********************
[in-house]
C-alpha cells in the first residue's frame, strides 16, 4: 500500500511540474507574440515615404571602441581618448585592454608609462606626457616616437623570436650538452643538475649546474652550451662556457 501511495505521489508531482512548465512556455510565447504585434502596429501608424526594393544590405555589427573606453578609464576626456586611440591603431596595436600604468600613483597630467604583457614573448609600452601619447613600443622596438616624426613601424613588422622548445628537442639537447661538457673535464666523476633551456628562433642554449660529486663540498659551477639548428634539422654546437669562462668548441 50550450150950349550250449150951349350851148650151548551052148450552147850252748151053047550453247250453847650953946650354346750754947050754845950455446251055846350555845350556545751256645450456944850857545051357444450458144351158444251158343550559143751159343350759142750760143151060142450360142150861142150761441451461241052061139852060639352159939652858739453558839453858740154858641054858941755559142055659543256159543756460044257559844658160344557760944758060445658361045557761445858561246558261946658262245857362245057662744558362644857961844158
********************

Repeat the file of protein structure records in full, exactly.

[in-house]
C-alpha cells in the first residue's frame, strides 16, 4: 500500500511540474507574440515615404571602441581618448585592454608609462606626457616616437623570436650538452643538475649546474652550451662556457 501511495505521489508531482512548465512556455510565447504585434502596429501608424526594393544590405555589427573606453578609464576626456586611440591603431596595436600604468600613483597630467604583457614573448609600452601619447613600443622596438616624426613601424613588422622548445628537442639537447661538457673535464666523476633551456628562433642554449660529486663540498659551477639548428634539422654546437669562462668548441 50550450150950349550250449150951349350851148650151548551052148450552147850252748151053047550453247250453847650953946650354346750754947050754845950455446251055846350555845350556545751256645450456944850857545051357444450458144351158444251158343550559143751159343350759142750760143151060142450360142150861142150761441451461241052061139852060639352159939652858739453558839453858740154858641054858941755559142055659543256159543756460044257559844658160344557760944758060445658361045557761445858561246558261946658262245857362245057662744558362644857961844158